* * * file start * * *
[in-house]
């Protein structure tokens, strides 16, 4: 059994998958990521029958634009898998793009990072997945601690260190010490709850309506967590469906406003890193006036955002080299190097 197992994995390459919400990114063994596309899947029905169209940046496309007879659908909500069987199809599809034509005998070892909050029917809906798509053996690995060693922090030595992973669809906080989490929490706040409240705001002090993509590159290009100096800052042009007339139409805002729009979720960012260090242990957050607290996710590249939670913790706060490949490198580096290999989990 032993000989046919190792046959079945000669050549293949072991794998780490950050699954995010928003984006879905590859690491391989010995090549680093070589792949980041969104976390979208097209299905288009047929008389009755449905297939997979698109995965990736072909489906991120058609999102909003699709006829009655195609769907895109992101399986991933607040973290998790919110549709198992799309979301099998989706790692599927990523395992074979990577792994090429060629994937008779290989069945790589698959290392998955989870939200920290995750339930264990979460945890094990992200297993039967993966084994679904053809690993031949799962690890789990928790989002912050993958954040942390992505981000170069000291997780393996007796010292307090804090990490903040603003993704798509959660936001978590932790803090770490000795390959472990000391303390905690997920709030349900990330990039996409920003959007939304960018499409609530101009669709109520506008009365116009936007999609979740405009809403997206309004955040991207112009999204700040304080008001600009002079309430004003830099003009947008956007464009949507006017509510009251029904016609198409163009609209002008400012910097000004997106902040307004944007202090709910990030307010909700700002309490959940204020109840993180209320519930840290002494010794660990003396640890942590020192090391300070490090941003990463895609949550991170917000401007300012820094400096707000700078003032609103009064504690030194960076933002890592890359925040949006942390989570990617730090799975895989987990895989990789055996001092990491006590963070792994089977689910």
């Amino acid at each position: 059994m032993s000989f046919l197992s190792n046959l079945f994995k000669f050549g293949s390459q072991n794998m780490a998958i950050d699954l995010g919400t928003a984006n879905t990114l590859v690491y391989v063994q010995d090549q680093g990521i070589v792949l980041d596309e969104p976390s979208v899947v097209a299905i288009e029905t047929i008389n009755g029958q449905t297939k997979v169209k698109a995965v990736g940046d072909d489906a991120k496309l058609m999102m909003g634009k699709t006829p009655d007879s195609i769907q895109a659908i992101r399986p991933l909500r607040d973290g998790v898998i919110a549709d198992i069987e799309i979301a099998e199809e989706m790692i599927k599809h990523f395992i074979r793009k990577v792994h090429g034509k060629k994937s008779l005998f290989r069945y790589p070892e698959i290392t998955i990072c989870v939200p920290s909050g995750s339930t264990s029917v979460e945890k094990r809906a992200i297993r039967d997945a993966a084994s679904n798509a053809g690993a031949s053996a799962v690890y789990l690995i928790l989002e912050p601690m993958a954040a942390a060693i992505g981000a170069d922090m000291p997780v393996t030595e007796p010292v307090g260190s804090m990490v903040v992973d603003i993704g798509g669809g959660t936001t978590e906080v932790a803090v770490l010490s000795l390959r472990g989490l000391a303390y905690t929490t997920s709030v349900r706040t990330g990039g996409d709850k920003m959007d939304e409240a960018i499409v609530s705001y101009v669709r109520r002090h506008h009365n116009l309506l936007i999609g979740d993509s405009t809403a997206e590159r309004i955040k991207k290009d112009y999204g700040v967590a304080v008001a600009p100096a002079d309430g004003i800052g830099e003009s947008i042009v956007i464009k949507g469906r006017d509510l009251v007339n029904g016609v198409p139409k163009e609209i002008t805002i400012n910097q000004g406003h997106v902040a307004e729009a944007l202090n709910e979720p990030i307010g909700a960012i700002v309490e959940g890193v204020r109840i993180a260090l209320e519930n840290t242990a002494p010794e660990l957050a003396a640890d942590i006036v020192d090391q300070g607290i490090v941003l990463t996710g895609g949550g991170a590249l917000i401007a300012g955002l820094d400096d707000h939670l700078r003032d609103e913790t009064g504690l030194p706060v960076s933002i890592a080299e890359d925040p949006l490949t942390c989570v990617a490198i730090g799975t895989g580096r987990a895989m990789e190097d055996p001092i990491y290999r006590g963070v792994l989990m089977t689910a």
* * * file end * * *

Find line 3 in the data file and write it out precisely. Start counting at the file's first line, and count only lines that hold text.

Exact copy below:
């Amino acid at each position: 059994m032993s000989f046919l197992s190792n046959l079945f994995k000669f050549g293949s390459q072991n794998m780490a998958i950050d699954l995010g919400t928003a984006n879905t990114l590859v690491y391989v063994q010995d090549q680093g990521i070589v792949l980041d596309e969104p976390s979208v899947v097209a299905i288009e029905t047929i008389n009755g029958q449905t297939k997979v169209k698109a995965v990736g940046d072909d489906a991120k496309l058609m999102m909003g634009k699709t006829p009655d007879s195609i769907q895109a659908i992101r399986p991933l909500r607040d973290g998790v898998i919110a549709d198992i069987e799309i979301a099998e199809e989706m790692i599927k599809h990523f395992i074979r793009k990577v792994h090429g034509k060629k994937s008779l005998f290989r069945y790589p070892e698959i290392t998955i990072c989870v939200p920290s909050g995750s339930t264990s029917v979460e945890k094990r809906a992200i297993r039967d997945a993966a084994s679904n798509a053809g690993a031949s053996a799962v690890y789990l690995i928790l989002e912050p601690m993958a954040a942390a060693i992505g981000a170069d922090m000291p997780v393996t030595e007796p010292v307090g260190s804090m990490v903040v992973d603003i993704g798509g669809g959660t936001t978590e906080v932790a803090v770490l010490s000795l390959r472990g989490l000391a303390y905690t929490t997920s709030v349900r706040t990330g990039g996409d709850k920003m959007d939304e409240a960018i499409v609530s705001y101009v669709r109520r002090h506008h009365n116009l309506l936007i999609g979740d993509s405009t809403a997206e590159r309004i955040k991207k290009d112009y999204g700040v967590a304080v008001a600009p100096a002079d309430g004003i800052g830099e003009s947008i042009v956007i464009k949507g469906r006017d509510l009251v007339n029904g016609v198409p139409k163009e609209i002008t805002i400012n910097q000004g406003h997106v902040a307004e729009a944007l202090n709910e979720p990030i307010g909700a960012i700002v309490e959940g890193v204020r109840i993180a260090l209320e519930n840290t242990a002494p010794e660990l957050a003396a640890d942590i006036v020192d090391q300070g607290i490090v941003l990463t996710g895609g949550g991170a590249l917000i401007a300012g955002l820094d400096d707000h939670l700078r003032d609103e913790t009064g504690l030194p706060v960076s933002i890592a080299e890359d925040p949006l490949t942390c989570v990617a490198i730090g799975t895989g580096r987990a895989m990789e190097d055996p001092i990491y290999r006590g963070v792994l989990m089977t689910a």